NEW HAZELTON, B.C. - A documentary filmmaker from Ohio has been found dead in northern British Columbia, more than four months after he disappeared while working on a project about rare spirit bears.
Warren Andrew Sill, 26, who travelled to New Hazelton, B.C., to film a documentary on white kermode bears, disappeared in July.
At the time, his vehicle was found at the entrance of a trail in Seven Sister's Provincial Park with his camping gear still inside.
The discovery of Sill's vehicle, along with concerns that Sill was not an avid outdoorsman, prompted a massive air and ground search, but those efforts were eventually scaled back.
On Saturday, a local search-and-rescue team located what appeared to be Sill's shirt near a waterfall. The area couldn't be reached during the summer because of the terrain and high water levels, but the water has since receded.
"Due to the decreased water levels at this time of year, members were able to access the area and located a body," RCMP Const. Lesley Smith said in a news release.
"We can confirm that it is Warren Andrew Sill and our condolences go out to the Sill family and all his friends."
Sill was working on a film about kermode bears — a rare subspecies of black bears that have a genetic trait that turns their coats white.
The spirit bear is the provincial animal of B.C.
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In a moss-draped rain forest in British Columbia, towering red cedars live a thousand years, and black bears are born with white fur.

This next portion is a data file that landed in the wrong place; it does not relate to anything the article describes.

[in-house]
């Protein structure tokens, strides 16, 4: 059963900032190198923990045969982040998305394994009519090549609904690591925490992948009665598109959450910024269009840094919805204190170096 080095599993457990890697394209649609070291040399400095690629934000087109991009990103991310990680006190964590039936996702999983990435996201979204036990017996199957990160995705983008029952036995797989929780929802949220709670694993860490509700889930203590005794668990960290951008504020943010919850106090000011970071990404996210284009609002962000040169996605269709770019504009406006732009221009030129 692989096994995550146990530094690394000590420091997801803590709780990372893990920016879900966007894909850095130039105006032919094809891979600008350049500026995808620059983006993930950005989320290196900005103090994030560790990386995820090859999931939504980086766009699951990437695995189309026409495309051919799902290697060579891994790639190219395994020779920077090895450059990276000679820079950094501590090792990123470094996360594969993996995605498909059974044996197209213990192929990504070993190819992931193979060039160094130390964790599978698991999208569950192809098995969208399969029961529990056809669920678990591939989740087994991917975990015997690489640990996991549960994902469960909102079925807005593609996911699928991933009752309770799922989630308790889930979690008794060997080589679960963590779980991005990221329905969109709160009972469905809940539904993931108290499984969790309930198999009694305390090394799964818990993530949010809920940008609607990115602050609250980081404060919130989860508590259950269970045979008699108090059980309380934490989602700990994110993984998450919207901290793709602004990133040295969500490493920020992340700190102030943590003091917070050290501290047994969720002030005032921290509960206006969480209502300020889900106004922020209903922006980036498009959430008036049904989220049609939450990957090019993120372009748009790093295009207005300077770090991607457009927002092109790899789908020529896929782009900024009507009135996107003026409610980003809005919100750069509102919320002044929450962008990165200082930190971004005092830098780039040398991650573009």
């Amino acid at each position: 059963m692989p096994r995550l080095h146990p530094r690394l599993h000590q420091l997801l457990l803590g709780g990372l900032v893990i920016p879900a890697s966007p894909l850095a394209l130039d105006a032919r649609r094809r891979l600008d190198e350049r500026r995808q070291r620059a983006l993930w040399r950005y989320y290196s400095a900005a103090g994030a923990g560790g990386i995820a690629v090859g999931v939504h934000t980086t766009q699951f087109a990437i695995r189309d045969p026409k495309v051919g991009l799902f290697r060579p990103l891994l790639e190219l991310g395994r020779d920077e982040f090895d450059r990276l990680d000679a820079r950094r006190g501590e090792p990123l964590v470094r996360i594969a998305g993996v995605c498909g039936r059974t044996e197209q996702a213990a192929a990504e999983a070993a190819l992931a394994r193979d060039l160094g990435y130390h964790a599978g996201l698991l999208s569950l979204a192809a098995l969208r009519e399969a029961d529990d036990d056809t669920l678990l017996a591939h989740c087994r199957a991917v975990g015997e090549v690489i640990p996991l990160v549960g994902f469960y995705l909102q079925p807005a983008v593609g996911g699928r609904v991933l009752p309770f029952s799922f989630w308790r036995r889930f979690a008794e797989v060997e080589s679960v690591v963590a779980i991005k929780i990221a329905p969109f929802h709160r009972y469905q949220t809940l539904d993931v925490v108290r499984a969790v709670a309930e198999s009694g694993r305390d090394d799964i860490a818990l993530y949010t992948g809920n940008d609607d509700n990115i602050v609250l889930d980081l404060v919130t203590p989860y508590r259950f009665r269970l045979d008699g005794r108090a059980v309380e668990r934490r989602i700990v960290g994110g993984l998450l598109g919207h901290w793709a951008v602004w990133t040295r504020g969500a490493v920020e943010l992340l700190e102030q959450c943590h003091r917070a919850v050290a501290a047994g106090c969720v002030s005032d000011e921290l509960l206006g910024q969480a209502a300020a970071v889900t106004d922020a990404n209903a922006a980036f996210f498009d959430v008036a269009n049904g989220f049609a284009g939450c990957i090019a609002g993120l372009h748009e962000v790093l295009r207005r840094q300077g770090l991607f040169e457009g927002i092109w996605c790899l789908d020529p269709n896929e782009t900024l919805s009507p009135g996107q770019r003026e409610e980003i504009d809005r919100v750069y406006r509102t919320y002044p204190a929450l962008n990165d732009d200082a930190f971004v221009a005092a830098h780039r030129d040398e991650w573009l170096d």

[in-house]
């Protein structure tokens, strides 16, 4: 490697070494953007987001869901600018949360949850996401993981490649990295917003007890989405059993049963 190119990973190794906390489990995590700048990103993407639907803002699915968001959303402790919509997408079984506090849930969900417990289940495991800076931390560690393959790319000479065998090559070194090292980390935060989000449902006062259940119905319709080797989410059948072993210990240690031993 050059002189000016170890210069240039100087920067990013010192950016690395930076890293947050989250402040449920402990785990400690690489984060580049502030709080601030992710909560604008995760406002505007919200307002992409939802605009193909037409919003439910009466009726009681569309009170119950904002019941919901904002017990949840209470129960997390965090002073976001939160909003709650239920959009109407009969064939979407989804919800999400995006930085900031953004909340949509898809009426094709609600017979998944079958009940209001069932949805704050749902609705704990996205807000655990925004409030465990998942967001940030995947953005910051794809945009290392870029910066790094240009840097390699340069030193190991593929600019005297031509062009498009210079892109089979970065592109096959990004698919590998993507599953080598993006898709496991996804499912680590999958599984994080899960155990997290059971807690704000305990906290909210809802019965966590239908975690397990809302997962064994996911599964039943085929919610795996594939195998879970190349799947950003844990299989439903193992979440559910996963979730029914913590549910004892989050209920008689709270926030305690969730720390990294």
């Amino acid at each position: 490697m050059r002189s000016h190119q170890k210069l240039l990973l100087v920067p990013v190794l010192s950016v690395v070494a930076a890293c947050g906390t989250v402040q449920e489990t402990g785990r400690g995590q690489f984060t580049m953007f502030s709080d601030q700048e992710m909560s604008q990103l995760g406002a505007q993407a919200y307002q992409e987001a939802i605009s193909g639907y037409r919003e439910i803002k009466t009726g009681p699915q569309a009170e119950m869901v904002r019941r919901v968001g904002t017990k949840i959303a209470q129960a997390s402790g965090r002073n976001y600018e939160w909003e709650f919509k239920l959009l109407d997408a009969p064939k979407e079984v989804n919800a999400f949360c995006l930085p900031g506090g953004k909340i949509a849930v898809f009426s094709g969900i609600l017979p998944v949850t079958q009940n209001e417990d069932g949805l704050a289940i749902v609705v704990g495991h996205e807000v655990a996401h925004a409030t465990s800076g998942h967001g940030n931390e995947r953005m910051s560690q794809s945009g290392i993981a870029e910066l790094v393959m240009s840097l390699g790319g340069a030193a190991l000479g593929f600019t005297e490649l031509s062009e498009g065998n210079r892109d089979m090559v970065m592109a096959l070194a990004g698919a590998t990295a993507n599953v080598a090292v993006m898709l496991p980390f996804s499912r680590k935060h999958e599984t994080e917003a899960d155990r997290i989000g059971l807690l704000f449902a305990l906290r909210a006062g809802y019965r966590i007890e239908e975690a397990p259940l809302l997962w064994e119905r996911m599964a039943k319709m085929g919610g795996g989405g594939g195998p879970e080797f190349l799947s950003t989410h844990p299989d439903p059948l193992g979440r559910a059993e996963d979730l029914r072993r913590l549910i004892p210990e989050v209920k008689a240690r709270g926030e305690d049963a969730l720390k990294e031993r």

With a population of 400 to as many as a thousand, the spirit bear may owe its survival to the protective traditions of the First Nations, who never hunted the animals or spoke of them to fur trappers.
Two adult males tussle over a prime fishing spot in a river. "Bear scraps are rare events," says Doug Neasloss, a Kitasoo/Xai'xais wildlife guide. "There's a high potential for injury, so they avoid conflict if they can."
With a pink salmon in its jaws, a five-year-old male retreats into the forest before slitting open the fish's belly and eating only the eggs. Other bears may consume everything, from head to tail.
In a forest dominated by second-growth trees, a young bear settles into a mossy day bed at the foot of a giant, old-growth western red cedar. Bears use such day beds to rest and sleep after a meal.
These photos are in the August 2011 issue of National Geographic magazine, on newsstands now. For more pictures of the spirit bear, <a href="http://ngm.nationalgeographic.com/2011/08/kermode-bear/nicklen-photography" target="_hplink">visit National Geographic's website.</a>